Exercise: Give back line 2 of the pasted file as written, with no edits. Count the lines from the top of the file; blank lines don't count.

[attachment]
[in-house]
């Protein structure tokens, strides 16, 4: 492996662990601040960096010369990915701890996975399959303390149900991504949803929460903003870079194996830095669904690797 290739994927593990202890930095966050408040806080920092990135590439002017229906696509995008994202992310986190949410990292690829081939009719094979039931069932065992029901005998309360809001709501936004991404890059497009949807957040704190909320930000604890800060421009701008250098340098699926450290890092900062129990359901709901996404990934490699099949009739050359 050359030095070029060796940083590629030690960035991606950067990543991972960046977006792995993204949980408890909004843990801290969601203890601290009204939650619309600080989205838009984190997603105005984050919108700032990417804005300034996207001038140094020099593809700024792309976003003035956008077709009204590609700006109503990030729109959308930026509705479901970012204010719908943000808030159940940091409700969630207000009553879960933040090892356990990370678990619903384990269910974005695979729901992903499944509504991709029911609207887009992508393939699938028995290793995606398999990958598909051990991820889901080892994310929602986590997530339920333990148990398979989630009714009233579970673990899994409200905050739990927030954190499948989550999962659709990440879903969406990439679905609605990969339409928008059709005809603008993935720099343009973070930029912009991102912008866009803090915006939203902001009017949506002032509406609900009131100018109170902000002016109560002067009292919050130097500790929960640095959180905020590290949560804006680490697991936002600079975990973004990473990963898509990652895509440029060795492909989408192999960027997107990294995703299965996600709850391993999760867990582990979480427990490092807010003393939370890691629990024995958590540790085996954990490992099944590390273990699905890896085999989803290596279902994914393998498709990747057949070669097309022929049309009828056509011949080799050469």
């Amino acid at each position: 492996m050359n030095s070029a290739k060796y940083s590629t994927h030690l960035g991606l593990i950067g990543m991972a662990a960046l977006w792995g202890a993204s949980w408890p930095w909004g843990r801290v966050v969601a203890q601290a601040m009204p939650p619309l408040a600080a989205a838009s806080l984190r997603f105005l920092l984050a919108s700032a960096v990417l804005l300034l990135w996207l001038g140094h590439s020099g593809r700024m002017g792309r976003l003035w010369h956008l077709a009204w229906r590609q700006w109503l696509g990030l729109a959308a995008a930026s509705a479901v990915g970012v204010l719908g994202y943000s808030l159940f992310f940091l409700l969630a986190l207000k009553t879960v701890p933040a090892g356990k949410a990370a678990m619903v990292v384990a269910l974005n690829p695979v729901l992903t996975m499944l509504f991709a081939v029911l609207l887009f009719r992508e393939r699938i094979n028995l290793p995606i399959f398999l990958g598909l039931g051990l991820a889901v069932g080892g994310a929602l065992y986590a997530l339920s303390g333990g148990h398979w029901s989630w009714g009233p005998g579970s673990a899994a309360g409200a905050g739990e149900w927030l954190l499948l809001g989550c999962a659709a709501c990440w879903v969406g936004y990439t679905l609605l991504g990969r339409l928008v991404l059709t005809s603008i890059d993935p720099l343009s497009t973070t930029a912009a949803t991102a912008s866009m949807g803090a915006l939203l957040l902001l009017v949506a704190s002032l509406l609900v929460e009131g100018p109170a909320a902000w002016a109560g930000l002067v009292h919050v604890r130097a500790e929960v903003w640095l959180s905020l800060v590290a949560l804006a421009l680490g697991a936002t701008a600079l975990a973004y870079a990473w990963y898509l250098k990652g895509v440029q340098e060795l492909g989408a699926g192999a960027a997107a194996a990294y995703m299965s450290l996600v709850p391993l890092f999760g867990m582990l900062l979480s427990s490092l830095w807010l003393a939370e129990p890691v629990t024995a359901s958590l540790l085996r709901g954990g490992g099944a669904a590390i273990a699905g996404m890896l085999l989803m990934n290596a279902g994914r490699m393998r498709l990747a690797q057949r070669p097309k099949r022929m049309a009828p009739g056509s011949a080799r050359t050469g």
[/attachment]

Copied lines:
């Protein structure tokens, strides 16, 4: 492996662990601040960096010369990915701890996975399959303390149900991504949803929460903003870079194996830095669904690797 290739994927593990202890930095966050408040806080920092990135590439002017229906696509995008994202992310986190949410990292690829081939009719094979039931069932065992029901005998309360809001709501936004991404890059497009949807957040704190909320930000604890800060421009701008250098340098699926450290890092900062129990359901709901996404990934490699099949009739050359 050359030095070029060796940083590629030690960035991606950067990543991972960046977006792995993204949980408890909004843990801290969601203890601290009204939650619309600080989205838009984190997603105005984050919108700032990417804005300034996207001038140094020099593809700024792309976003003035956008077709009204590609700006109503990030729109959308930026509705479901970012204010719908943000808030159940940091409700969630207000009553879960933040090892356990990370678990619903384990269910974005695979729901992903499944509504991709029911609207887009992508393939699938028995290793995606398999990958598909051990991820889901080892994310929602986590997530339920333990148990398979989630009714009233579970673990899994409200905050739990927030954190499948989550999962659709990440879903969406990439679905609605990969339409928008059709005809603008993935720099343009973070930029912009991102912008866009803090915006939203902001009017949506002032509406609900009131100018109170902000002016109560002067009292919050130097500790929960640095959180905020590290949560804006680490697991936002600079975990973004990473990963898509990652895509440029060795492909989408192999960027997107990294995703299965996600709850391993999760867990582990979480427990490092807010003393939370890691629990024995958590540790085996954990490992099944590390273990699905890896085999989803290596279902994914393998498709990747057949070669097309022929049309009828056509011949080799050469």